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Re: light wind surfboard vs foil board

Postby Slappysan » Fri Feb 23, 2018 9:33 pm

Like I said you just gotta get out there on a decent volume board and give it a try. Just sit stationary and float on the board using the kite to support as much weight as needed. It's not even that hard, especially if you are decent at balancing on a low volume SUP.

I'll try and make a video of me doing it for you but I'm not sure I'll be able to do it one handed.

The fact is I'm 165 lbs and I can stay dry in 12 knots of wind on my 4'10" x 19" (147 x 48 cm) surfboard with a 9m kite. That can't happen without the 30-35L of volume of that board. And the fact that I'm dry means that I wont need to go 10-15m downwind doing a looping LW water start once the wind freshens. This means I can kite through lulls in marginal winds.

I am also one of those people that take out my 10' SUP with my 17m kite occasionally, but only when I'm doing tandem rides with my kids. It's actually a lot of fun and works as low as 7 knots staying upwind.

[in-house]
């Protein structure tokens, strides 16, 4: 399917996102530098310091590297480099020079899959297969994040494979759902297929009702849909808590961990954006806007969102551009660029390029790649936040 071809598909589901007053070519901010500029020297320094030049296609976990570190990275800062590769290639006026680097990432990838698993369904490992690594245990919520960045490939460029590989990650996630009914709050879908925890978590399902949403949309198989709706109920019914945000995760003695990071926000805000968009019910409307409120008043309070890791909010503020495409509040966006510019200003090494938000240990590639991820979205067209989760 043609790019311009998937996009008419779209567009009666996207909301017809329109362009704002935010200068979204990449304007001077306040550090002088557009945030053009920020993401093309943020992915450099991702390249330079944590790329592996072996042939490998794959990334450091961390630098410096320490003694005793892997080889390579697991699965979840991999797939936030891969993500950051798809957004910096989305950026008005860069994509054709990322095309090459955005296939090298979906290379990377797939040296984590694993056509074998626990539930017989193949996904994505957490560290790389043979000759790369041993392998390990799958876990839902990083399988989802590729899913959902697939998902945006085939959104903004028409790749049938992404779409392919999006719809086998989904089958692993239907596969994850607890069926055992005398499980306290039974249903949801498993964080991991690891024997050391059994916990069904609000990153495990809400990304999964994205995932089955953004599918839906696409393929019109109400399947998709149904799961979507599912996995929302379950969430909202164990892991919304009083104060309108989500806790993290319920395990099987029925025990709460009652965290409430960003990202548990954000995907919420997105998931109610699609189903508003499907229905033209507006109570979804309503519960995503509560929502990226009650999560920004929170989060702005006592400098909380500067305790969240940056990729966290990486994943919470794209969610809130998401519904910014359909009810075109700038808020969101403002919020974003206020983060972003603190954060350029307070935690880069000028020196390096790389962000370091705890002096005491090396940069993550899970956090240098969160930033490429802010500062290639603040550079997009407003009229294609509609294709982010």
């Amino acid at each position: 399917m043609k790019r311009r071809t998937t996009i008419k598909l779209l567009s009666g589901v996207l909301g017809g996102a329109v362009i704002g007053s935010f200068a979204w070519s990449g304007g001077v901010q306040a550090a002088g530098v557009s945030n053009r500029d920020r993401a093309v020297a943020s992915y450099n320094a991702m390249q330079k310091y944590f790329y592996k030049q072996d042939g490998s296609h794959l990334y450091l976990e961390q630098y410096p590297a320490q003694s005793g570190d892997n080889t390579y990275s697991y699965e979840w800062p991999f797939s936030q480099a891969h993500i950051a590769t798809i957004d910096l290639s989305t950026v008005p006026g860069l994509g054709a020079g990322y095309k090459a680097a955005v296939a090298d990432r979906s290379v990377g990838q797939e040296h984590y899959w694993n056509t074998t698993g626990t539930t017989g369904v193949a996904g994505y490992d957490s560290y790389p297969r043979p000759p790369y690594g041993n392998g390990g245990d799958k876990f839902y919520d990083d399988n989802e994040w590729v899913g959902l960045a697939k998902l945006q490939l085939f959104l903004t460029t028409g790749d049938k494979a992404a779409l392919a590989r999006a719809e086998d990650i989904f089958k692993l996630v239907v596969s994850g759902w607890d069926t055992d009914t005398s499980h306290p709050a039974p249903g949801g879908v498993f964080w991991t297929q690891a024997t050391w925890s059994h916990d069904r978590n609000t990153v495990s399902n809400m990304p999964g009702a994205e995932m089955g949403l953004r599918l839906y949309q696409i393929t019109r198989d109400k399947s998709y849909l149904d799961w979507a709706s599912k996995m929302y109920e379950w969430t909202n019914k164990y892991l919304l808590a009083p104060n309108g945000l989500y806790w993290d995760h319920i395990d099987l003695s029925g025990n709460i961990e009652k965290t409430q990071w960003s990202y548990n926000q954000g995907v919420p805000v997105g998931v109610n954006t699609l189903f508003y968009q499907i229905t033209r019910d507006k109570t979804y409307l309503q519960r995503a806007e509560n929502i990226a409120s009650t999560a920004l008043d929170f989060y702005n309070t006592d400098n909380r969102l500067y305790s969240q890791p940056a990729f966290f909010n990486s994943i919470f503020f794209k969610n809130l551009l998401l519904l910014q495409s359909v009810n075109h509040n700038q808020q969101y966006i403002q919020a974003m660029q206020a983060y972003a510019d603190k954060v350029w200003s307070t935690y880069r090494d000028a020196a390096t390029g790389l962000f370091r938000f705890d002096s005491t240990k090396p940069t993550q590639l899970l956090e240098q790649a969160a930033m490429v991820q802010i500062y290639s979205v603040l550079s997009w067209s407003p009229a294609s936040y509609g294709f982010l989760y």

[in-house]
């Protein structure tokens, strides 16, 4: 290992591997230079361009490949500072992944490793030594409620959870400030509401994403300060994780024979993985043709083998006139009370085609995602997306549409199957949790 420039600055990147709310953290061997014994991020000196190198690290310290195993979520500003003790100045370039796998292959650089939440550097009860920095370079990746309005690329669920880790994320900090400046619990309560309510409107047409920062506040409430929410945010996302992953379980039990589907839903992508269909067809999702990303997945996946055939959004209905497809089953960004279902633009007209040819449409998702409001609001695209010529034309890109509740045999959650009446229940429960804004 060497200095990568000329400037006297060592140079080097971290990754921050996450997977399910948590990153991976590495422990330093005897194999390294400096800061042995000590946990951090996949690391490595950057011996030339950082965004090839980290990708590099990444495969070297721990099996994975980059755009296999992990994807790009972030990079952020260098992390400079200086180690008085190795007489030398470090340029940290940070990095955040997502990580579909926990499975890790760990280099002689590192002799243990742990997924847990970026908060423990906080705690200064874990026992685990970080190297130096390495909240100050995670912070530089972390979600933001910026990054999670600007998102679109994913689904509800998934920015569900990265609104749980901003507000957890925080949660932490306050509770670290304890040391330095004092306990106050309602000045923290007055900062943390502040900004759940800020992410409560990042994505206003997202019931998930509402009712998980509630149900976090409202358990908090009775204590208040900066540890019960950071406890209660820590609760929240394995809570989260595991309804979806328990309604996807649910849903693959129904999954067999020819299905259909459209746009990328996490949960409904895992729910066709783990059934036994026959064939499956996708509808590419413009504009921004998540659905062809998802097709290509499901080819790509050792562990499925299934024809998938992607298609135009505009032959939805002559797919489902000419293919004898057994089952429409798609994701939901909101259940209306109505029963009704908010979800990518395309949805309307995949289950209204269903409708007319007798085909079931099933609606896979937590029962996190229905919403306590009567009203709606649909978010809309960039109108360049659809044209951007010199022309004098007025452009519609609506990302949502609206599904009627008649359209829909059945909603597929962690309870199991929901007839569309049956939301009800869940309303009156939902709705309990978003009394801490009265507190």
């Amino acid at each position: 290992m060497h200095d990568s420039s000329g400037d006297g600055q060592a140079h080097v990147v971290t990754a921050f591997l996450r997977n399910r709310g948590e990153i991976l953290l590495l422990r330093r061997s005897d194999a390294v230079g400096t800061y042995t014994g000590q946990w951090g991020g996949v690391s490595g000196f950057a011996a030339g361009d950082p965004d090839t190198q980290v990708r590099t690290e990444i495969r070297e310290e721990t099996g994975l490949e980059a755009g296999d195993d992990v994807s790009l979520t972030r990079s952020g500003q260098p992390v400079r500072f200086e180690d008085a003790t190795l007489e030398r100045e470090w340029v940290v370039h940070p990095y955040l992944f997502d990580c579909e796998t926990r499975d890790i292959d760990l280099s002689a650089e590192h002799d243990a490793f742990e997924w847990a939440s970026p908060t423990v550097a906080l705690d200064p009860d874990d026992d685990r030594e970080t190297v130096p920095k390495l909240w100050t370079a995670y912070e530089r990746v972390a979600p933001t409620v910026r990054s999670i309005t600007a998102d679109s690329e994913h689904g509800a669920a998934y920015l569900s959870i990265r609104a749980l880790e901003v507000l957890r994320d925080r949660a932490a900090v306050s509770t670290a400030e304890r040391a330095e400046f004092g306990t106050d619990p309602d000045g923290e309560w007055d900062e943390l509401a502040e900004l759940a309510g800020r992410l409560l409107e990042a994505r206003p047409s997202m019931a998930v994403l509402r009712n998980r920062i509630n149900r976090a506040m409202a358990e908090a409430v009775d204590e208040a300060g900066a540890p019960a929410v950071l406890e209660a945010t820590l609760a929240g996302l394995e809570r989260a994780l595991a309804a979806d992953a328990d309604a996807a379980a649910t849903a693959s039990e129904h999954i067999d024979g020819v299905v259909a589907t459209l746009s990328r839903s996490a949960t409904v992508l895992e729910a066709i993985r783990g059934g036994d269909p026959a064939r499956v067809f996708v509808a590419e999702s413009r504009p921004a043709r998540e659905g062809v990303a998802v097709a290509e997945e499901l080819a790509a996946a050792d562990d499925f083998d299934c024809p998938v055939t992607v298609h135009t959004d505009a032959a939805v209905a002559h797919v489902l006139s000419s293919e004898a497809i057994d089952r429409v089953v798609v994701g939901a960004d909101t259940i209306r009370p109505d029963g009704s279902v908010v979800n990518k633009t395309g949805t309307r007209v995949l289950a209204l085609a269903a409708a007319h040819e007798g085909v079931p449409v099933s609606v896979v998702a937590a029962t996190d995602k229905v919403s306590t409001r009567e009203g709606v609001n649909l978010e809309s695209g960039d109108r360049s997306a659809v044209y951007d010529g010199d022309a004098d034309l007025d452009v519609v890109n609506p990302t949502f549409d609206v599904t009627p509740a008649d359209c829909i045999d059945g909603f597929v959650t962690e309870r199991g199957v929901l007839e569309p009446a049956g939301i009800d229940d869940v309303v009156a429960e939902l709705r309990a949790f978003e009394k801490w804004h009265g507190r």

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Re: light wind surfboard vs foil board

Postby grigorib » Fri Feb 23, 2018 11:07 pm

tautologies wrote:
Tue Feb 20, 2018 8:35 pm
joriws wrote:
Tue Feb 20, 2018 8:30 am
Sure, I've both foil & flydoor xl twintip. On low wind days (which we have plenty) I cannot imagine that I could go foil any better than flydoor-twintip.
Foil and any sized TT cannot compare. The foil will win that game every time. If you can go on a TT you'll be able to go on a door (simple fact is that foil can have larger boards as well), once you go on a foil you'll go faster, better and more upwind where the door at some point will drag you downwind.
IMO doors are also a PITA to ride in any kind of wind. It is literally the only board I dislike, but I respect that other like them. :-)
Foil beats any door in ability to ride lightwind
Except
- when you're riding 1-2 feet of water depth
- when the kite is falling out of sky, you messed up a transition and need to focus on flying the kite and you're missing having your feet in the straps and being able to go any direction without a single glance at the board